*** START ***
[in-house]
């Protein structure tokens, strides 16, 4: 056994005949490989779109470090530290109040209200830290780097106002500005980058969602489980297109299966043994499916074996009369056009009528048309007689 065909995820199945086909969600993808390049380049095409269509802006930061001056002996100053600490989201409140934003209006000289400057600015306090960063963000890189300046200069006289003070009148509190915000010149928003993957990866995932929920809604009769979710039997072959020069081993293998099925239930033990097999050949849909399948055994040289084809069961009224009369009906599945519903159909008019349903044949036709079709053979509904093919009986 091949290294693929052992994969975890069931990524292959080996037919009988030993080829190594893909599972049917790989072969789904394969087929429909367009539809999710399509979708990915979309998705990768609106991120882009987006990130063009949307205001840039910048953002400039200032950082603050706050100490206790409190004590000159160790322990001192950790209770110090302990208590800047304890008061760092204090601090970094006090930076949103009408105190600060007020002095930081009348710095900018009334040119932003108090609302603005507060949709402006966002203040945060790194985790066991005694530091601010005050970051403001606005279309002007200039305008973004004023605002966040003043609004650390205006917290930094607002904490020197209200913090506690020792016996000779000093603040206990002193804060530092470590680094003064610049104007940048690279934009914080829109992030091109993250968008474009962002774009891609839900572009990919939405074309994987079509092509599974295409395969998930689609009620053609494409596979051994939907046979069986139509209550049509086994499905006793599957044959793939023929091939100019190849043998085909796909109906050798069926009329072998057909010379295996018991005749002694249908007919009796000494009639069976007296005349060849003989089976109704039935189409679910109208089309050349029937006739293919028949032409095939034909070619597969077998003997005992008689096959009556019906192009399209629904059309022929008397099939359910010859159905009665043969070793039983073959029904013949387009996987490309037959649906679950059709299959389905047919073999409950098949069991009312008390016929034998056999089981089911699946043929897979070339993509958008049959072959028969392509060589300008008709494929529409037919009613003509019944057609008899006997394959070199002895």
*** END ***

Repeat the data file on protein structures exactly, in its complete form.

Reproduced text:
[in-house]
């Protein structure tokens, strides 16, 4: 056994005949490989779109470090530290109040209200830290780097106002500005980058969602489980297109299966043994499916074996009369056009009528048309007689 065909995820199945086909969600993808390049380049095409269509802006930061001056002996100053600490989201409140934003209006000289400057600015306090960063963000890189300046200069006289003070009148509190915000010149928003993957990866995932929920809604009769979710039997072959020069081993293998099925239930033990097999050949849909399948055994040289084809069961009224009369009906599945519903159909008019349903044949036709079709053979509904093919009986 091949290294693929052992994969975890069931990524292959080996037919009988030993080829190594893909599972049917790989072969789904394969087929429909367009539809999710399509979708990915979309998705990768609106991120882009987006990130063009949307205001840039910048953002400039200032950082603050706050100490206790409190004590000159160790322990001192950790209770110090302990208590800047304890008061760092204090601090970094006090930076949103009408105190600060007020002095930081009348710095900018009334040119932003108090609302603005507060949709402006966002203040945060790194985790066991005694530091601010005050970051403001606005279309002007200039305008973004004023605002966040003043609004650390205006917290930094607002904490020197209200913090506690020792016996000779000093603040206990002193804060530092470590680094003064610049104007940048690279934009914080829109992030091109993250968008474009962002774009891609839900572009990919939405074309994987079509092509599974295409395969998930689609009620053609494409596979051994939907046979069986139509209550049509086994499905006793599957044959793939023929091939100019190849043998085909796909109906050798069926009329072998057909010379295996018991005749002694249908007919009796000494009639069976007296005349060849003989089976109704039935189409679910109208089309050349029937006739293919028949032409095939034909070619597969077998003997005992008689096959009556019906192009399209629904059309022929008397099939359910010859159905009665043969070793039983073959029904013949387009996987490309037959649906679950059709299959389905047919073999409950098949069991009312008390016929034998056999089981089911699946043929897979070339993509958008049959072959028969392509060589300008008709494929529409037919009613003509019944057609008899006997394959070199002895």